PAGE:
Is a job posting the same as a job description? Do I need both? Why? If you are a Compensation professional, you probably get asked these questions frequently.
A job description and a job posting are not the same. A job description documents the responsibilities associated with a job. It is the document that is typically used for compliance purposes. Essential Functions (also known as primary responsibilities) document what is required to perform a job successfully meeting ADA requirements. Job descriptions can also contain the FLSA exemption classification meeting Department of Labor requirements to evaluate jobs as being Exempt or Non-Exempt. Lastly, physical requirements and working conditions documented in a job description will satisfy ADA documentation requirements regarding conditions that an employee encounters or is exposed to during the course of performing the job.
Best practice is to also include information that assists Compensation in mapping the job to survey data and grading the position such as supervision of direct and indirect employees, financial responsibility, education, experience, licenses/certifications, knowledge, skills, and abilities. Competencies can be included that help managers assess performance. Job level responsibilities support managers creating development plans for their employees. Recruiters use the information in the job description to obtain an understanding of the requirements of the job to help them find qualified candidates and develop interview questions.
Job postings are used to advertise the position to potential candidates. They are based off the job description and even use content from it such as the job summary, essential functions, education, and experience. However, a job posting has additional information on the company in order to sell the company, it’s culture, and growth opportunities.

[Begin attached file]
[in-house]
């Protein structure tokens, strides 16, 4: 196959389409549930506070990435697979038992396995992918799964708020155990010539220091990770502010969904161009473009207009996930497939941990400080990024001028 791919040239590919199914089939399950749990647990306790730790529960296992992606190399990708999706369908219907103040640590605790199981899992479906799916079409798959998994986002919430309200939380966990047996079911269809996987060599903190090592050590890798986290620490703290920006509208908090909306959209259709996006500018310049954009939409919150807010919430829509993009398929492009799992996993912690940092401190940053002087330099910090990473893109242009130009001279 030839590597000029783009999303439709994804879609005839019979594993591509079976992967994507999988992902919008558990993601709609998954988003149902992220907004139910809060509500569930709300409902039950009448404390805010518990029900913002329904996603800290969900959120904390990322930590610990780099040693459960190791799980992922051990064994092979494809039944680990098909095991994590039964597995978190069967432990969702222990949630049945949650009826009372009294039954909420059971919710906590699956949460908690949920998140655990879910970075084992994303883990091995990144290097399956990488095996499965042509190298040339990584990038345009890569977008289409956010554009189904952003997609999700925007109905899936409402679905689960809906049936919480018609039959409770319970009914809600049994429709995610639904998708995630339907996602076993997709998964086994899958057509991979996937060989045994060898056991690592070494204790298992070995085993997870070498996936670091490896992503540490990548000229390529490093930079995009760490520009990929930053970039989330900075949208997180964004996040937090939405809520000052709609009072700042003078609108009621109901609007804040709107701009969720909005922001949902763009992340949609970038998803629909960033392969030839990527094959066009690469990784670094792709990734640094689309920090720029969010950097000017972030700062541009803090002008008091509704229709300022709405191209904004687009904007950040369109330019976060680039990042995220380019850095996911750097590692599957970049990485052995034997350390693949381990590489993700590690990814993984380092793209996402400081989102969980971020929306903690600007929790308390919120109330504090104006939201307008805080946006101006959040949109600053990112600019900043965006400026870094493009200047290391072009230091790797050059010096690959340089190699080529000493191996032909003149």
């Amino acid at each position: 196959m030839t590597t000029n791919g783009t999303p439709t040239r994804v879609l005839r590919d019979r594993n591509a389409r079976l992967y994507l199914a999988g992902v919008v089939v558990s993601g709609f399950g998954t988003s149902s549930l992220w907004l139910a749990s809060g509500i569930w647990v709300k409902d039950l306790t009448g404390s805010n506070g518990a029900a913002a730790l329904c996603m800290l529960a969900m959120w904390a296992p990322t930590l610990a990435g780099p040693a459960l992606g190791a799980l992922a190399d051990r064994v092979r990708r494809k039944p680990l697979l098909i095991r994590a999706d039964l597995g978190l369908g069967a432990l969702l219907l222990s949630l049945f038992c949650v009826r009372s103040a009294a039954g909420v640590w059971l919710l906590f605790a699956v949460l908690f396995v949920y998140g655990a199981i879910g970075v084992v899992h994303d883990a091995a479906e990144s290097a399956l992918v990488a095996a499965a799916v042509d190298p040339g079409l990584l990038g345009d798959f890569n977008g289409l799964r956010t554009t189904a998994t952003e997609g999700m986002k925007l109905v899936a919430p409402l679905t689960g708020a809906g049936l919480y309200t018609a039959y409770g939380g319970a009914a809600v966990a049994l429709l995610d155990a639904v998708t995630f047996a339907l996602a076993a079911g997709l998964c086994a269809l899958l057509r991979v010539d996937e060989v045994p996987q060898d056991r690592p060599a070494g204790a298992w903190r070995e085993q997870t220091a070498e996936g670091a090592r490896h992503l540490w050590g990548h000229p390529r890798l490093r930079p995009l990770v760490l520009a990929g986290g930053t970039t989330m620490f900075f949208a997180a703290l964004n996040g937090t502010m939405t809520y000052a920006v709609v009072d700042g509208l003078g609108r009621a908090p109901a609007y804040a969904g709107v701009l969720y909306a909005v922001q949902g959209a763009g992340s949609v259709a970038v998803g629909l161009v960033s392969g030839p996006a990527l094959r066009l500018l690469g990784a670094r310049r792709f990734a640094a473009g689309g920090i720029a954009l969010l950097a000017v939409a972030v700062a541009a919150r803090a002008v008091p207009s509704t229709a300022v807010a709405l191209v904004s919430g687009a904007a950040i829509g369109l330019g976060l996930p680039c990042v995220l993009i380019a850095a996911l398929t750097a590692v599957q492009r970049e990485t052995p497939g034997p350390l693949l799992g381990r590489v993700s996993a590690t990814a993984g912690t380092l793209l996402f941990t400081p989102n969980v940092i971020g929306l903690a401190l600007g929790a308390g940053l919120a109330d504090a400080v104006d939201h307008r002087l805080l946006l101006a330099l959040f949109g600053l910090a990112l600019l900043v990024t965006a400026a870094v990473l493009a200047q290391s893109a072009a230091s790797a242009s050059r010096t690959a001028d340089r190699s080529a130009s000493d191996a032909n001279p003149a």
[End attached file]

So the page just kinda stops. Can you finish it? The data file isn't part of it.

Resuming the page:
I recommend you checking out JDXpert which is an online job description software that takes the hard work out of writing job descriptions and job postings! JDXpert allows you to create job descriptions online and complete the editing process using assigned workflows. Additionally, you can set-up templates that automatically pull information from the job description into the job posting and provides interview questions based on the competencies selected.
Don’t allow hiring managers to talk you out of creating a job description and just using a job posting. The job description should always come first to ensure that all relevant information has been provided for the job for both compliance and HR purposes.
Meet The Comp Chick
The Comp Chick, aka, Jennifer Peacock has more than 25 years of diverse experience in human resources ranging from consulting to corporate HR leadership. She started The Comp Chick blog as a way to show her peers that Compensation doesn't have to be boring or difficult.
The Comp Chick, aka, Jennifer Peacock has more than 25 years of diverse experience in human resources ranging from consulting to corporate HR leadership. She started The Comp Chick blog as a way to show her peers that Compensation doesn't have to be boring or difficult. All information included in this blog is opinion.